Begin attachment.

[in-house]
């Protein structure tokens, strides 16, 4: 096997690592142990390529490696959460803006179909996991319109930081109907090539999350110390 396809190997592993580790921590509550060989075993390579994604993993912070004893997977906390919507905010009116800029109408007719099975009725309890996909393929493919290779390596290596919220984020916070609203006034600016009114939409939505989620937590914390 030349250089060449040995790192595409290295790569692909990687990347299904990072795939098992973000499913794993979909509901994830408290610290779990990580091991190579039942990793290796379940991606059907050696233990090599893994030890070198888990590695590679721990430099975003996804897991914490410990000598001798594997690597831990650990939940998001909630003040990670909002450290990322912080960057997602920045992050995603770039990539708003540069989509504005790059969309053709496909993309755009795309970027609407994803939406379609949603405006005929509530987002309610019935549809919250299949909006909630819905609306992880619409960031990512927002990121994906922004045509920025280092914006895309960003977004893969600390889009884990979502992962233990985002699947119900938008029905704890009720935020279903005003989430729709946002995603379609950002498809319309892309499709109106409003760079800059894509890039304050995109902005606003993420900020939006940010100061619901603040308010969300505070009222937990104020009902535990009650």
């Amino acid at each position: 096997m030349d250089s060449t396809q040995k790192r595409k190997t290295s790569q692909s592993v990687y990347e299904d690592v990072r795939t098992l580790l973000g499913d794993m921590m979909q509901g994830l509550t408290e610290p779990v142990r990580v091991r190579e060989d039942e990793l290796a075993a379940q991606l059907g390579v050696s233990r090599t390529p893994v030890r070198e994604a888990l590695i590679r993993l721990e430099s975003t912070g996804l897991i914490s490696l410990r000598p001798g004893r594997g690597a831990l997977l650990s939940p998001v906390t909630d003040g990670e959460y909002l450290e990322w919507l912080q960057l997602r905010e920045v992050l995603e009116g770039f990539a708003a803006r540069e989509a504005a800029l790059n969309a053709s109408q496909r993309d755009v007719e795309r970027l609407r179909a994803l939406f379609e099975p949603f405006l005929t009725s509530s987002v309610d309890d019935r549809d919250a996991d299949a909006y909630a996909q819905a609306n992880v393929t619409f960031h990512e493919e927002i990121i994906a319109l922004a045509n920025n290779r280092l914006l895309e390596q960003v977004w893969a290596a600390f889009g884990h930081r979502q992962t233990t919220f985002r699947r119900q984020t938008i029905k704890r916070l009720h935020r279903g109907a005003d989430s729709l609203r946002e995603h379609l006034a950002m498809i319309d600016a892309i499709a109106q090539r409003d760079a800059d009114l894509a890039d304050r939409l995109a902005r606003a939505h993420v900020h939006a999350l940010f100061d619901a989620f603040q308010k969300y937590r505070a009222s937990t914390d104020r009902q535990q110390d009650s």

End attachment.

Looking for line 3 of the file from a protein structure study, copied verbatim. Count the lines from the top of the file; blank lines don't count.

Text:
């Amino acid at each position: 096997m030349d250089s060449t396809q040995k790192r595409k190997t290295s790569q692909s592993v990687y990347e299904d690592v990072r795939t098992l580790l973000g499913d794993m921590m979909q509901g994830l509550t408290e610290p779990v142990r990580v091991r190579e060989d039942e990793l290796a075993a379940q991606l059907g390579v050696s233990r090599t390529p893994v030890r070198e994604a888990l590695i590679r993993l721990e430099s975003t912070g996804l897991i914490s490696l410990r000598p001798g004893r594997g690597a831990l997977l650990s939940p998001v906390t909630d003040g990670e959460y909002l450290e990322w919507l912080q960057l997602r905010e920045v992050l995603e009116g770039f990539a708003a803006r540069e989509a504005a800029l790059n969309a053709s109408q496909r993309d755009v007719e795309r970027l609407r179909a994803l939406f379609e099975p949603f405006l005929t009725s509530s987002v309610d309890d019935r549809d919250a996991d299949a909006y909630a996909q819905a609306n992880v393929t619409f960031h990512e493919e927002i990121i994906a319109l922004a045509n920025n290779r280092l914006l895309e390596q960003v977004w893969a290596a600390f889009g884990h930081r979502q992962t233990t919220f985002r699947r119900q984020t938008i029905k704890r916070l009720h935020r279903g109907a005003d989430s729709l609203r946002e995603h379609l006034a950002m498809i319309d600016a892309i499709a109106q090539r409003d760079a800059d009114l894509a890039d304050r939409l995109a902005r606003a939505h993420v900020h939006a999350l940010f100061d619901a989620f603040q308010k969300y937590r505070a009222s937990t914390d104020r009902q535990q110390d009650s």